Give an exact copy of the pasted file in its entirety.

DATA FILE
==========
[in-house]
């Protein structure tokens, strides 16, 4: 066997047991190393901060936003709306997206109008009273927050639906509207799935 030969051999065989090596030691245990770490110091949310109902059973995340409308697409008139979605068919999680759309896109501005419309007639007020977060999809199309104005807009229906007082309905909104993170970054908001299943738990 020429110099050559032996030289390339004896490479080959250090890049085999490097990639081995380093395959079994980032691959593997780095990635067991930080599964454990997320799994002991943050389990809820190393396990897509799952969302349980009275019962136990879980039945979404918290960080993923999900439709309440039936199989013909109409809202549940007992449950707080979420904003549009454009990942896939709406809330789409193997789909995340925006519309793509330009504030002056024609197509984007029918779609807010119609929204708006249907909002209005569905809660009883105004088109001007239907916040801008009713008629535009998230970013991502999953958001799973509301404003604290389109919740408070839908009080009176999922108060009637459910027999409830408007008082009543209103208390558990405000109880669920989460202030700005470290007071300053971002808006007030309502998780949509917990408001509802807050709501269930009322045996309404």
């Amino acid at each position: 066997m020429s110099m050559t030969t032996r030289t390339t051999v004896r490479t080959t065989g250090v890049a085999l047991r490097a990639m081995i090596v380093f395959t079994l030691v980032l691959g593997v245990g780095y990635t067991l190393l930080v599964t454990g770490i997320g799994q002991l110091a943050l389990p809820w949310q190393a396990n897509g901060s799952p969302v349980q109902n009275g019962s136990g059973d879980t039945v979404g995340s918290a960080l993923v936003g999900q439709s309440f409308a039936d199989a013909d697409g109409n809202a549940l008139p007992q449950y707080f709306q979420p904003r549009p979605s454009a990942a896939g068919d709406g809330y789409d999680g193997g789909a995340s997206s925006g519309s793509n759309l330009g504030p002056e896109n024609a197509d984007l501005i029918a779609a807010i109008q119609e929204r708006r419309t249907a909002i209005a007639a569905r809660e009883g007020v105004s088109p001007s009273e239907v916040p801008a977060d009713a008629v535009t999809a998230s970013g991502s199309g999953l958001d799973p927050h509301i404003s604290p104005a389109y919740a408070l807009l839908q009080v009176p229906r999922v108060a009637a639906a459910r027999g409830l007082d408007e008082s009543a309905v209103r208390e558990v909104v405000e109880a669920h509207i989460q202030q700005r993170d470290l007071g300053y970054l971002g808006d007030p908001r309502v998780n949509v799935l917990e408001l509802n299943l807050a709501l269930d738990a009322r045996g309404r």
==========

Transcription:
[in-house]
């Protein structure tokens, strides 16, 4: 066997047991190393901060936003709306997206109008009273927050639906509207799935 030969051999065989090596030691245990770490110091949310109902059973995340409308697409008139979605068919999680759309896109501005419309007639007020977060999809199309104005807009229906007082309905909104993170970054908001299943738990 020429110099050559032996030289390339004896490479080959250090890049085999490097990639081995380093395959079994980032691959593997780095990635067991930080599964454990997320799994002991943050389990809820190393396990897509799952969302349980009275019962136990879980039945979404918290960080993923999900439709309440039936199989013909109409809202549940007992449950707080979420904003549009454009990942896939709406809330789409193997789909995340925006519309793509330009504030002056024609197509984007029918779609807010119609929204708006249907909002209005569905809660009883105004088109001007239907916040801008009713008629535009998230970013991502999953958001799973509301404003604290389109919740408070839908009080009176999922108060009637459910027999409830408007008082009543209103208390558990405000109880669920989460202030700005470290007071300053971002808006007030309502998780949509917990408001509802807050709501269930009322045996309404």
């Amino acid at each position: 066997m020429s110099m050559t030969t032996r030289t390339t051999v004896r490479t080959t065989g250090v890049a085999l047991r490097a990639m081995i090596v380093f395959t079994l030691v980032l691959g593997v245990g780095y990635t067991l190393l930080v599964t454990g770490i997320g799994q002991l110091a943050l389990p809820w949310q190393a396990n897509g901060s799952p969302v349980q109902n009275g019962s136990g059973d879980t039945v979404g995340s918290a960080l993923v936003g999900q439709s309440f409308a039936d199989a013909d697409g109409n809202a549940l008139p007992q449950y707080f709306q979420p904003r549009p979605s454009a990942a896939g068919d709406g809330y789409d999680g193997g789909a995340s997206s925006g519309s793509n759309l330009g504030p002056e896109n024609a197509d984007l501005i029918a779609a807010i109008q119609e929204r708006r419309t249907a909002i209005a007639a569905r809660e009883g007020v105004s088109p001007s009273e239907v916040p801008a977060d009713a008629v535009t999809a998230s970013g991502s199309g999953l958001d799973p927050h509301i404003s604290p104005a389109y919740a408070l807009l839908q009080v009176p229906r999922v108060a009637a639906a459910r027999g409830l007082d408007e008082s009543a309905v209103r208390e558990v909104v405000e109880a669920h509207i989460q202030q700005r993170d470290l007071g300053y970054l971002g808006d007030p908001r309502v998780n949509v799935l917990e408001l509802n299943l807050a709501l269930d738990a009322r045996g309404r």